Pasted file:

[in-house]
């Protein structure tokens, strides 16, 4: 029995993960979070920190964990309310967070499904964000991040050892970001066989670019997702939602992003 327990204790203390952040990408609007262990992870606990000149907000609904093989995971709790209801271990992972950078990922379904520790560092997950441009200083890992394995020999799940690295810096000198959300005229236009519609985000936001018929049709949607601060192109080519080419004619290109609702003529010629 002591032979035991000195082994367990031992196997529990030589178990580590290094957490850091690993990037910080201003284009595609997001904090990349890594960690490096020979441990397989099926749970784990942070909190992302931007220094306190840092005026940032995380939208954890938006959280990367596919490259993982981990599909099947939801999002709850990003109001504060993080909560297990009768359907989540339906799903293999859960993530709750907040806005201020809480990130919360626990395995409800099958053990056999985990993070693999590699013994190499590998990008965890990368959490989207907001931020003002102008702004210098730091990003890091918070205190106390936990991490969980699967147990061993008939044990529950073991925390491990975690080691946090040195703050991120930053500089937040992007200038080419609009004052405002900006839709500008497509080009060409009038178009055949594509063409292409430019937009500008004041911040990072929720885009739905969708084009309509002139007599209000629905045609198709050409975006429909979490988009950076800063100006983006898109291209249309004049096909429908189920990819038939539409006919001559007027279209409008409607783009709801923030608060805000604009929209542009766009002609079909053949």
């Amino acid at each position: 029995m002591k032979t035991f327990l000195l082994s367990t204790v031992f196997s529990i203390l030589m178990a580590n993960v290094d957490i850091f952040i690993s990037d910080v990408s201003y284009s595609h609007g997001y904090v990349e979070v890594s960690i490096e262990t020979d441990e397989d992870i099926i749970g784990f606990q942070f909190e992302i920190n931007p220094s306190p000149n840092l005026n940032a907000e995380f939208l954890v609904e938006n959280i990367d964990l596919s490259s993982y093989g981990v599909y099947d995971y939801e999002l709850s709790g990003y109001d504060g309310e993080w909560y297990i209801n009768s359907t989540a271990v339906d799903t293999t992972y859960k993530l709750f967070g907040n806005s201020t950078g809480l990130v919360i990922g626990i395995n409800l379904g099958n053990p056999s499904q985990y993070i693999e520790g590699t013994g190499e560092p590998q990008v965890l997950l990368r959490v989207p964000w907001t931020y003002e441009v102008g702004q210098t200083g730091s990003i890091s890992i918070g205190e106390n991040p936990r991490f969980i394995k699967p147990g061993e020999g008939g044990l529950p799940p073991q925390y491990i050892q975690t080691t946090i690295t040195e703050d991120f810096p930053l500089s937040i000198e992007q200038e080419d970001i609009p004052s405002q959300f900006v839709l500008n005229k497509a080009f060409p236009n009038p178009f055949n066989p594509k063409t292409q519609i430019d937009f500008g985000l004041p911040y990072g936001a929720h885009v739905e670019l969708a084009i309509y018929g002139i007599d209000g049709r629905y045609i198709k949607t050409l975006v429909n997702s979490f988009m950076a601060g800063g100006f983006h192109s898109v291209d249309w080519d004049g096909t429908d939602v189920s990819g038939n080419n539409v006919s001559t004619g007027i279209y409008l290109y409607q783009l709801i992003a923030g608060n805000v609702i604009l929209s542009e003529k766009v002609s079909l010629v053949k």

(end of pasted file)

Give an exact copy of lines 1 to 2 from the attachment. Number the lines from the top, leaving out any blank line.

[in-house]
């Protein structure tokens, strides 16, 4: 029995993960979070920190964990309310967070499904964000991040050892970001066989670019997702939602992003 327990204790203390952040990408609007262990992870606990000149907000609904093989995971709790209801271990992972950078990922379904520790560092997950441009200083890992394995020999799940690295810096000198959300005229236009519609985000936001018929049709949607601060192109080519080419004619290109609702003529010629 002591032979035991000195082994367990031992196997529990030589178990580590290094957490850091690993990037910080201003284009595609997001904090990349890594960690490096020979441990397989099926749970784990942070909190992302931007220094306190840092005026940032995380939208954890938006959280990367596919490259993982981990599909099947939801999002709850990003109001504060993080909560297990009768359907989540339906799903293999859960993530709750907040806005201020809480990130919360626990395995409800099958053990056999985990993070693999590699013994190499590998990008965890990368959490989207907001931020003002102008702004210098730091990003890091918070205190106390936990991490969980699967147990061993008939044990529950073991925390491990975690080691946090040195703050991120930053500089937040992007200038080419609009004052405002900006839709500008497509080009060409009038178009055949594509063409292409430019937009500008004041911040990072929720885009739905969708084009309509002139007599209000629905045609198709050409975006429909979490988009950076800063100006983006898109291209249309004049096909429908189920990819038939539409006919001559007027279209409008409607783009709801923030608060805000604009929209542009766009002609079909053949």